Last month my identity was stolen. It might not have been such an excruciatingly horrid experience if it were not for the fact that we are smack dab in the middle of buying our dream property—you know, with the necessary credit checks, title searches, folks googling our names to be sure we are who we say we are. It is only by chance that we discovered my stolen identity, as it is in most cases. There is no Stolen Identity Bureau of the government who notifies us when our social security number has been used illicitly.
The nightmare began when we attempted to file our tax returns electronically, like we have for years. To our surprise the system rejected our returns because someone had previously filed using my social security number. We are lucky because the fake return was rejected, which means the thief did not receive our refund. We are unlucky because our refund will now be held up for 180 days while the IRS proceeds to confirm I am who I say I am. And unlucky because we were forced to file via snail mail (certified & registered) – complete with an affidavit, a form explaining what happened, the police report case number, and copies of my social security card and passport.
There is no simple solution, by the way, to resolving a stolen identity. There are many services who can supposedly keep us safe, but even those services require that we do all the work initially. Some well-meaning friends have attempted to give advice about people they know. “It’s no big deal, it’ll be over soon.” Yes, down the road I imagine the memory of this pain and suffering (blood pressure rising, lost sleep) will begin to diminish, but I’ve come to learn it will most likely continue like a dark cloud overhead, because I will forever need to prove who I am at every turn in life.
I’ve since discovered someone filed bankruptcy in my name and someone was arrested in my small hometown with a DUI, with my exact unique name spelling. These could be coincidences, but how will I ever know? The IRS may never allow us to file our tax returns electronically again. There will undoubtedly be unknown repercussions for a long while that have yet to be uncovered.
I have spent eighty hours of my life attempting to rectify this and protect my finances and good reputation. I’ve filed police reports, completed multiple affidavits, created verbal passwords as added security on bank accounts, ten digit pin numbers to freeze my credit files (if those are lost my credit files will be forever frozen even to me, forevermore), and paid money to have them individually frozen. The FTC and Social Security Administration have been notified as well.
The experts’ lists are long on how to clean up a stolen identity. At the top of the list is, ‘never give out your social security number to anyone unless it’s absolutely necessary.’ I’m on red alert and extremely protective now, so when we were recently getting quotes on homeowner’s insurance, I refused to give mine out. Experts tell us not to give it out, yet everyone and their brother requires it: Medical records, insurance, banks, financial managers, employers – all require it to do business with or hire you. But who is required to keep it secure? Are there official guidelines that organizations are required by law to follow? As a business owner with a merchant account, I am required to fulfill annual PCI Compliancy requirements, which proves I understand and follow the proper guidelines to keep consumer information (credit card numbers) secure. However, I know of no rules, laws or certification procedures required when handling the public’s critical information (social security numbers). In fact, yesterday I was reminded of the irresponsible way our personal information is sometimes handled.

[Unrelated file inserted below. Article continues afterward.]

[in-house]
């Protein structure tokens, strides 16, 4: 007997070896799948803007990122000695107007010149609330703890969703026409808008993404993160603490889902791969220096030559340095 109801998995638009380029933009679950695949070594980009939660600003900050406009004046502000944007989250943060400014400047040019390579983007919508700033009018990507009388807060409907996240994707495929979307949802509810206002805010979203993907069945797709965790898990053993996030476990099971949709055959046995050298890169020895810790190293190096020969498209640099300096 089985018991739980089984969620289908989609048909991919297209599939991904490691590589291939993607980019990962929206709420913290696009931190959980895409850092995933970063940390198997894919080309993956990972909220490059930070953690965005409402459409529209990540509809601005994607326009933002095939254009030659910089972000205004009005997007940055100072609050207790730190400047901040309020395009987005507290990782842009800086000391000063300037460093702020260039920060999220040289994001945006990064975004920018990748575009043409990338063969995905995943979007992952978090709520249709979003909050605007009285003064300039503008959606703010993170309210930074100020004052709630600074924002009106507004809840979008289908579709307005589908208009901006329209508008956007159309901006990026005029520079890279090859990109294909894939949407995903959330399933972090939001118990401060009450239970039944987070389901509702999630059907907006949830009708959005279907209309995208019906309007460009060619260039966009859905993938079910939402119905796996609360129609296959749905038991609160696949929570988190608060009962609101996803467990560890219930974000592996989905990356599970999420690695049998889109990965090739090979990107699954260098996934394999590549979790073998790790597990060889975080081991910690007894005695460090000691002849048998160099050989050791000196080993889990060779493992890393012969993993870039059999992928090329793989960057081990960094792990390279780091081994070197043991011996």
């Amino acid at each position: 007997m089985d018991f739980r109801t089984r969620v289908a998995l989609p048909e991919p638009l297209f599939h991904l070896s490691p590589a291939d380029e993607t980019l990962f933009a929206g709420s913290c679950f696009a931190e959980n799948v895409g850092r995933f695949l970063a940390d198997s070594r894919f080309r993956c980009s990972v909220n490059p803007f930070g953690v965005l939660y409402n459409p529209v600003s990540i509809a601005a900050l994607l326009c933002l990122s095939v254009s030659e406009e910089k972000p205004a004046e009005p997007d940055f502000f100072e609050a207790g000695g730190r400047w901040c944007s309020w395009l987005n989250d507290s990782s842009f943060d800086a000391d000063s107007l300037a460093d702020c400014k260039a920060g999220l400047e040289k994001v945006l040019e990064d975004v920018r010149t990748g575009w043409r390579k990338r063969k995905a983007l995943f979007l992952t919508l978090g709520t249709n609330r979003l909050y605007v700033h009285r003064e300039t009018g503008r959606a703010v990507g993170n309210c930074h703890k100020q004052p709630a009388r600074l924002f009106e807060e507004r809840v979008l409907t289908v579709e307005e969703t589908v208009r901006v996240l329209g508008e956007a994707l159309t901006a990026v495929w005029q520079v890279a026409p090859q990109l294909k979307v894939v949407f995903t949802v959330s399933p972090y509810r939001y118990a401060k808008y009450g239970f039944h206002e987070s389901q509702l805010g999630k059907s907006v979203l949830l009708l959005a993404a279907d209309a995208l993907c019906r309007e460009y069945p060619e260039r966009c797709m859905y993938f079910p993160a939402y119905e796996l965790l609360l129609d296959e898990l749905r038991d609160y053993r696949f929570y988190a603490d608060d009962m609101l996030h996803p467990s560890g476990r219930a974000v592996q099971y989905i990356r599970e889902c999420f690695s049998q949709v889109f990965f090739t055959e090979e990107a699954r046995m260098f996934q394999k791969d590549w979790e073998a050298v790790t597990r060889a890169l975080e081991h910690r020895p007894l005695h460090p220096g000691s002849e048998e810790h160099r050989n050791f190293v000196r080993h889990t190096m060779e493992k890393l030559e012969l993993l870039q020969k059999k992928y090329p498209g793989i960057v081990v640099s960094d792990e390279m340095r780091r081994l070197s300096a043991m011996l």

I received an unexpected UPS delivery to my front porch from a former financial manager whose services we’ve used in past years. The UPS envelope was laying on my front porch wide open. The tape on the flap saying; Remove to Expose Adhesive – the one the sender is supposed to use to seal the envelope — was still in place because the sender made no attempt to seal the envelope. The documents inside the manila envelope were completely exposed to the world with no attempt made to seal THAT envelope. Two envelopes, neither sealed. The packet contained documents with our social security numbers, legal names, driver’s license numbers, address, former addresses, our income . . . pretty much every piece of critical, private information that exists associated with our identities. Many hands handled this package during transit. A pair of these hands could have easily and quickly photocopied our identities and sold it to the highest bidder. Under the circumstances I cannot help but imagine these things, even though I try every day to keep a positive attitude and I believe that goodness pervades evil. It’s almost comical that this should occur now, to me, as I muddle my way through securing my identity.
I continue to struggle with the feeling of being victimized because how could I not? I am officially the victim of stolen identity. I will put this to rest and move on with my life. MY life, that I now apparently share with another.
Signing off for now, at least ONE of the Debbie Richards of the world. No really, it’s me.